Since 1984, the Professional Automotive Training Center on campus has offered programs developed together with dealers and manufacturers — the first of its kind in the U.S., according to Pete Calkins, the center's director.

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Peter Staszak stands next to a dark-blue Honda hoisted into the air and twists a spring back and forth until it snaps neatly into place.

“I knew it shouldn’t be too difficult,” said Staszak, 21, of Kirkland.

“I’ve always been interested in cars. Already in high school I took automotive classes and after graduating worked different jobs like selling clothes before I started this education,” he said.

Staszak is in a growing program at Shoreline Community College that emphasizes close cooperation between the college, auto dealers and manufacturers.

On Dec. 8, he will graduate from the two-year program and take a well-paying job at a Honda dealership.

Since 1984, the Professional Automotive Training Center on campus has offered programs developed together with dealers and manufacturers — the first of its kind in the U.S., according to Pete Calkins, the center’s director.

It has grown steadily to its current 11,000 students. “And we have become a proven model copied by other community colleges,” said Calkins.

In March, the center will begin a construction project that will more than double its size to keep up with growing demand.

The 19,000-square-foot expansion will add 12 car hoists to the existing 18 and two new classrooms to the existing six. Approximately half of the $4 million expansion will be paid for by the state and half by the Puget Sound Automobile Dealers Association and private donors.

Construction is expected to be completed a year from now.

“The expansion will allow us to accept up to 30 percent more students,” said Calkins.

Centerpiece of the center’s educational program are four two-year associate degree programs developed with General Motors, Chrysler, Toyota and Honda.

The manufacturers donate the cars that the students work on, “so they can keep up with the technological developments,” said Calkins.

The center also offers training for Volvo, Hyundai and Kia models and a generic program not related to any specific manufacturer.

Calkins said students could expect to earn between $50,000 and $60,000 on average annually within five years of completing the program.

In the two-year associate degree programs, the cooperation of the school with the dealerships is particularly close. The companies send their trainees to the center — the students alternate one quarter in school and the next one at their dealership.

“We are facing a weak economy and many dealerships aren’t doing well. Of course, that affects the demand for technicians,” Calkins said.

“But we are lucky, because with our special program, we are serving a niche and dealerships wouldn’t send us their trainees if they weren’t interested in offering them a job later. And then, many technicians will retire in the coming years, so there is a high demand for younger ones who know about the latest technology.”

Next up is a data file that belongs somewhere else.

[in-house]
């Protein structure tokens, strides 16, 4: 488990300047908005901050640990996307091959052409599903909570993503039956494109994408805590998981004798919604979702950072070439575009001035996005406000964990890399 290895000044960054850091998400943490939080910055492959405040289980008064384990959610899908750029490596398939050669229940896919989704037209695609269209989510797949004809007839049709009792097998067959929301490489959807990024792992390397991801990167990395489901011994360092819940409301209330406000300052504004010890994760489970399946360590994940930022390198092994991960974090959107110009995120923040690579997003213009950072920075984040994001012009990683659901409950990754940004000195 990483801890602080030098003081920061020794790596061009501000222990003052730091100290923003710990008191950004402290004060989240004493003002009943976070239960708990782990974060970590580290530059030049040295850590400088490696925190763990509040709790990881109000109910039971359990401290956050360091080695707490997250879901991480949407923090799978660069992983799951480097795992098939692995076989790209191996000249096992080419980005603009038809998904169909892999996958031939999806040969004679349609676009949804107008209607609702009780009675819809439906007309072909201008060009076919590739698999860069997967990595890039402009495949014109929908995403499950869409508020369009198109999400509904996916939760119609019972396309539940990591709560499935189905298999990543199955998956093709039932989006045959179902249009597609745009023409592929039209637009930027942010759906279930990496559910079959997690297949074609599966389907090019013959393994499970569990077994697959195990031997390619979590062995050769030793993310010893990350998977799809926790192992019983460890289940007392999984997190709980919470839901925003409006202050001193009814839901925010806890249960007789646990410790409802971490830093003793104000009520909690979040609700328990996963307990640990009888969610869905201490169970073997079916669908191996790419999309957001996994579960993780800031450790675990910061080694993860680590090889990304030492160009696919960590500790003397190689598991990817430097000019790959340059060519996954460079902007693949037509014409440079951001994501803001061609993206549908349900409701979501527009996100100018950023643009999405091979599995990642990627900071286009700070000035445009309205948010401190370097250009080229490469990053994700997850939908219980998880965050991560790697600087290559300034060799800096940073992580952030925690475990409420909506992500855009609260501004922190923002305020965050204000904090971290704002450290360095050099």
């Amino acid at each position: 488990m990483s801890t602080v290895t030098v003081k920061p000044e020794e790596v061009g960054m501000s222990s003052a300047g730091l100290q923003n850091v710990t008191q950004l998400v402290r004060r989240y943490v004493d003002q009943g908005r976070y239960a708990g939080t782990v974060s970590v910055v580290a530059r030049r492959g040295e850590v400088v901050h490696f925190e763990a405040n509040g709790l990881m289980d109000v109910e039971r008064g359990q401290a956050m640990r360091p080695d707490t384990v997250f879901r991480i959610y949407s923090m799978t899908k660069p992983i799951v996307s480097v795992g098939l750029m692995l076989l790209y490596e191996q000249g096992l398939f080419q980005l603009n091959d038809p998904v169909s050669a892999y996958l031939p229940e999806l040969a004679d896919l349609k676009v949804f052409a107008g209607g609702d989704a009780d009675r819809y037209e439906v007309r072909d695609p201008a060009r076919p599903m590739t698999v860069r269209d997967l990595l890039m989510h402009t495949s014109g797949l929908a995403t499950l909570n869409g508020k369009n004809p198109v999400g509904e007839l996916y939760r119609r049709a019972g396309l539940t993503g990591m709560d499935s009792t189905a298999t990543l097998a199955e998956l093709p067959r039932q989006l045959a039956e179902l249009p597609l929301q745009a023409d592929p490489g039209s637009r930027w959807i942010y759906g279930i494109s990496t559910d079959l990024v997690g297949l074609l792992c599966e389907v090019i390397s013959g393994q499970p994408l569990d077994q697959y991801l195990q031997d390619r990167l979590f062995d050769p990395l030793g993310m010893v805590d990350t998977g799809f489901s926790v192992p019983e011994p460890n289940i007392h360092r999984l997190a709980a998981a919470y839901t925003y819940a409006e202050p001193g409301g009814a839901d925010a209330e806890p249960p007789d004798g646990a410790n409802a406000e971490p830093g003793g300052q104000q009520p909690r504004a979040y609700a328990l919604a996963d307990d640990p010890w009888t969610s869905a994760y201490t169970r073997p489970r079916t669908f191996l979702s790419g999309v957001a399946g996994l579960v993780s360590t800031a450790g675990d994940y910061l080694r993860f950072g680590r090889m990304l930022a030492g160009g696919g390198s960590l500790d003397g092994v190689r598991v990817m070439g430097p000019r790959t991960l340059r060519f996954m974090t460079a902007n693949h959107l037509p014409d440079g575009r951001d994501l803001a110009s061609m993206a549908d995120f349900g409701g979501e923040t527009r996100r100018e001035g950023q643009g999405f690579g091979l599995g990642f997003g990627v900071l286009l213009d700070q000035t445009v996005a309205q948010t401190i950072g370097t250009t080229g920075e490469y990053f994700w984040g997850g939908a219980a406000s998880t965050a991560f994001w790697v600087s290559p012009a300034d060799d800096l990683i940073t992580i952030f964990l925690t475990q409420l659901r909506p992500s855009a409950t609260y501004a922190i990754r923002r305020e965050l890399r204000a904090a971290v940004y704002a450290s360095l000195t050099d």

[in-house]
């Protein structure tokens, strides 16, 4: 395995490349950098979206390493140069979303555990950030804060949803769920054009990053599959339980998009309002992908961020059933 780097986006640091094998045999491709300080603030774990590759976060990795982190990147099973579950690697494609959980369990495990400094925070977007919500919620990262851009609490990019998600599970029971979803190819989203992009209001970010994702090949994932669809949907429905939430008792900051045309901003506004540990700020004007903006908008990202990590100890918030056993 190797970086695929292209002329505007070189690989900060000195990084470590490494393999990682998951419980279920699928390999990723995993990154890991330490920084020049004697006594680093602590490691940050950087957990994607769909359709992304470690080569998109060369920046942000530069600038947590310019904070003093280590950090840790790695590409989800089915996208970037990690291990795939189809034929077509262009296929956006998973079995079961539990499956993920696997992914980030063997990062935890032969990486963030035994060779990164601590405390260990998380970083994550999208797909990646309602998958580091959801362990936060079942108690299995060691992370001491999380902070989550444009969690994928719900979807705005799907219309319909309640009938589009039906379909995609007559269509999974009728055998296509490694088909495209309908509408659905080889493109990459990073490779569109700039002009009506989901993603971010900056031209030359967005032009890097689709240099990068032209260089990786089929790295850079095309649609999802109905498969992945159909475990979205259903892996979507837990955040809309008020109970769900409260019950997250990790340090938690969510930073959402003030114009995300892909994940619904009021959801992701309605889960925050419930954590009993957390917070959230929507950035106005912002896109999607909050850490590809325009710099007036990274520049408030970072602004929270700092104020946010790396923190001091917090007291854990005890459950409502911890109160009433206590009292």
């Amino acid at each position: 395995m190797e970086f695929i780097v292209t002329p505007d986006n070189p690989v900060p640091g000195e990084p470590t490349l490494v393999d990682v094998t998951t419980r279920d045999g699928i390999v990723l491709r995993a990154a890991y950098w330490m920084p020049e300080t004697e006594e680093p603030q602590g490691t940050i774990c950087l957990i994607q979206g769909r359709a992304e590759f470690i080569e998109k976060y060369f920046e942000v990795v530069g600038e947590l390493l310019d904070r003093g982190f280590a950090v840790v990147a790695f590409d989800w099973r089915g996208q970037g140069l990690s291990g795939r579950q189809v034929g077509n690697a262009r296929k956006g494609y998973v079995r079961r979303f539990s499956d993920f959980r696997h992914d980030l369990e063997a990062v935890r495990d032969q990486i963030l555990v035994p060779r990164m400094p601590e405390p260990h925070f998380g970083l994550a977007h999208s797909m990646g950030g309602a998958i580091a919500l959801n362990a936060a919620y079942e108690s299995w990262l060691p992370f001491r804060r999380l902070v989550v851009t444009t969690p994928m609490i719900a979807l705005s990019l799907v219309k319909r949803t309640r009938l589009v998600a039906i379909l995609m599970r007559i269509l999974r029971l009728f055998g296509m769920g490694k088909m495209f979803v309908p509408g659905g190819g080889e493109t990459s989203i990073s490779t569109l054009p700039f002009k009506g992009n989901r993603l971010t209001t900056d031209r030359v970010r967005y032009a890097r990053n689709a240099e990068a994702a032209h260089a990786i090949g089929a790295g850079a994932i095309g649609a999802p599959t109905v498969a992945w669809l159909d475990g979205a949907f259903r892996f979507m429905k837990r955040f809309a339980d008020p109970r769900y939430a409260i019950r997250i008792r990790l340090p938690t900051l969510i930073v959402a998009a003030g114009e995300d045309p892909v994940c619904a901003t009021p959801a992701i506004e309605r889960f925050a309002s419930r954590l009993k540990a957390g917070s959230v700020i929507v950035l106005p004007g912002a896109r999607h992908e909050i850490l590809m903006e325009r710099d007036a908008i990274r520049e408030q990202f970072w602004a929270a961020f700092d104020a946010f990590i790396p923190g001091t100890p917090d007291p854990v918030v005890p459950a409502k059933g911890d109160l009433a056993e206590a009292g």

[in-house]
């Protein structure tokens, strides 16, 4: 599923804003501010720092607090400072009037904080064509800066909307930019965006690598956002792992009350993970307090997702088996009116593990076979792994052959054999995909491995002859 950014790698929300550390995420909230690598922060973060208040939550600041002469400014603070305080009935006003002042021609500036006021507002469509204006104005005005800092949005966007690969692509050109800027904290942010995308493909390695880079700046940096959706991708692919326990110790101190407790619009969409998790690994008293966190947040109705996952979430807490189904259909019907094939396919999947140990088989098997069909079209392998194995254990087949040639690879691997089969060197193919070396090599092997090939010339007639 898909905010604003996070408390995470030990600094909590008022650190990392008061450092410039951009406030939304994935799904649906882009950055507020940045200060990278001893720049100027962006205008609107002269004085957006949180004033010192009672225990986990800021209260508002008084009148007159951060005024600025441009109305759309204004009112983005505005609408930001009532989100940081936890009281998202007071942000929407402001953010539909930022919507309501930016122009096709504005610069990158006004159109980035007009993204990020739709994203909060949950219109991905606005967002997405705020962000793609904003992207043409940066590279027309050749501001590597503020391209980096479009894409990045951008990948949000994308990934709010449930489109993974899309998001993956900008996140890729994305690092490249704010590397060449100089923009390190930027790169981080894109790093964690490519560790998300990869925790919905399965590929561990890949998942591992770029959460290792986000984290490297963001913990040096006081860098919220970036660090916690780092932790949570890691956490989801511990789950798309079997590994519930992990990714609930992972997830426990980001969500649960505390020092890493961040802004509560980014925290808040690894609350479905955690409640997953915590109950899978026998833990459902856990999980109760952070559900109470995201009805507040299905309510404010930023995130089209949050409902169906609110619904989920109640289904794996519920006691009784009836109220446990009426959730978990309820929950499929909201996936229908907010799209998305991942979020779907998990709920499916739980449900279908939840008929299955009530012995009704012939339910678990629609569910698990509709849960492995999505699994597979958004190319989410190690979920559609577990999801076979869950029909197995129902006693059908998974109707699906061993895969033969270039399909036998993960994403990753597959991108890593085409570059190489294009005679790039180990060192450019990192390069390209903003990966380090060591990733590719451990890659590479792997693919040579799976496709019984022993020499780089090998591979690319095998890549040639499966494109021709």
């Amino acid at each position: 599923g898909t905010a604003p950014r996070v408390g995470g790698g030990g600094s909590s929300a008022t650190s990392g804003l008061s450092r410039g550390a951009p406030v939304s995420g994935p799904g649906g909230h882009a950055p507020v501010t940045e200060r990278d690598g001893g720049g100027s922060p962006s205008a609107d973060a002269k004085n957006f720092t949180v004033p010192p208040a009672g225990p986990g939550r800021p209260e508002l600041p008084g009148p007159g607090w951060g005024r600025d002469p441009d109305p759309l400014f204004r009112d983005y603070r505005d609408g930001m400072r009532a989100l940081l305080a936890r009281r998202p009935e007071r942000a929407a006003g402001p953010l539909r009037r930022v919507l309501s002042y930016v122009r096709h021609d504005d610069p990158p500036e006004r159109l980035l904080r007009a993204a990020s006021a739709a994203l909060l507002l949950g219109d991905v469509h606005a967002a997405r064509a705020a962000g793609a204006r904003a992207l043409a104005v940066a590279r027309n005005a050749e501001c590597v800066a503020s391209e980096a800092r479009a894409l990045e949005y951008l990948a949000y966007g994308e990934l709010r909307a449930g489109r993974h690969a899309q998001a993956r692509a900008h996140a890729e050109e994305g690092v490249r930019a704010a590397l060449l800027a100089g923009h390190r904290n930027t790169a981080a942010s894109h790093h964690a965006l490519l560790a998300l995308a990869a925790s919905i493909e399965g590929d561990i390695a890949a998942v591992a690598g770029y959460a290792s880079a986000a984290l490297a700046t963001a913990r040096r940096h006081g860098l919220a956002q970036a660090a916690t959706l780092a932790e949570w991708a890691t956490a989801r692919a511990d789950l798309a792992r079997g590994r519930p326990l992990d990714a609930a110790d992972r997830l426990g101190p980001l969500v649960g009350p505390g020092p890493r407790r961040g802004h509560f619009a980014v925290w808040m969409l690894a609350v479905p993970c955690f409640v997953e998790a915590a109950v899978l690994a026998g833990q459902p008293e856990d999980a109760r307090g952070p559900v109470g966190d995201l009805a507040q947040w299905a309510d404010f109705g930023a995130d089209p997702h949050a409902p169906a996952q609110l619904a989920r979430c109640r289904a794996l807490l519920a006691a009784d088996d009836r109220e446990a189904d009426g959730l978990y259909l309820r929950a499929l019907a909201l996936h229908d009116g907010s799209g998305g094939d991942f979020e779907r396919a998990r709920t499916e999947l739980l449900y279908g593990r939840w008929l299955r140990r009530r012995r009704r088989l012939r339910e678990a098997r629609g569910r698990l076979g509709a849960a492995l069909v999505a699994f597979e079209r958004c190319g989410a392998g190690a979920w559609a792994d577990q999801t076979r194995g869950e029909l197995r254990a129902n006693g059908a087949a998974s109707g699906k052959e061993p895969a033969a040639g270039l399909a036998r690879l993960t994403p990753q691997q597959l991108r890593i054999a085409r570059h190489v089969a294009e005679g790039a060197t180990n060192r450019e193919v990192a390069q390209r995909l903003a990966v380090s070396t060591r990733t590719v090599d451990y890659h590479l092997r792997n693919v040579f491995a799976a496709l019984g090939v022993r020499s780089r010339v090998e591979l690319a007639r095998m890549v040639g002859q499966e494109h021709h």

Tuition for the two-year associate degree program is $1,200 per quarter. The sponsoring dealership often pays at least some of the fees.

The center’s building takes up 32,000 square feet. It cost $2.8 million and was paid for by the Puget Sound Automobile Dealers Association, which has offices in the facility.

“Currently the students are working elbow-to-elbow,” said Donald Schultz, former dean of the center but since his retirement works for the association.

“The center is also valuable for the auto dealers because the instructors get updated training regularly so they can teach the students about the state-of-the-art technology,” he said.

Staszak, a trainee of Honda of Kirkland, said he sees it the same way. “I think I got very good insight into how the Honda cars work during my education here. In one quarter, we lifted the motor out of a car and took the entire engine apart into every single screw,” he said. “Then we put it back together — and you know what? It worked.”

The technical education of the associate-degree program is broken into four segments: air/electrical, engine, transmission/brakes and suspension training.

“I can expect a steady job at my auto dealer when I have acquired the degree,” said Staszak.

Brian Slish, service and parts director at Honda of Kirkland, said his company has had very good experience with the center. “It also provides students with soft skills like communication that are definitely needed for the job,” he said.

Honda of Kirkland and Honda Auto Center of Kirkland have the same owner. “We have sent 27 students to the automotive training center. I think that already says something about how important it is for us,” said Slish.

Other schools have sent delegations to the center to check out the educational model. It has been copied in Southern California and Florida, for example.

“Our programs are good examples for how a community college can really serve the community,” Calkins said.

“And our training offers good opportunities in the future: After all, the cars of the future won’t be simpler than the cars of today.”

Georg Kern: 206-464-3283 or gkern@seattletimes.com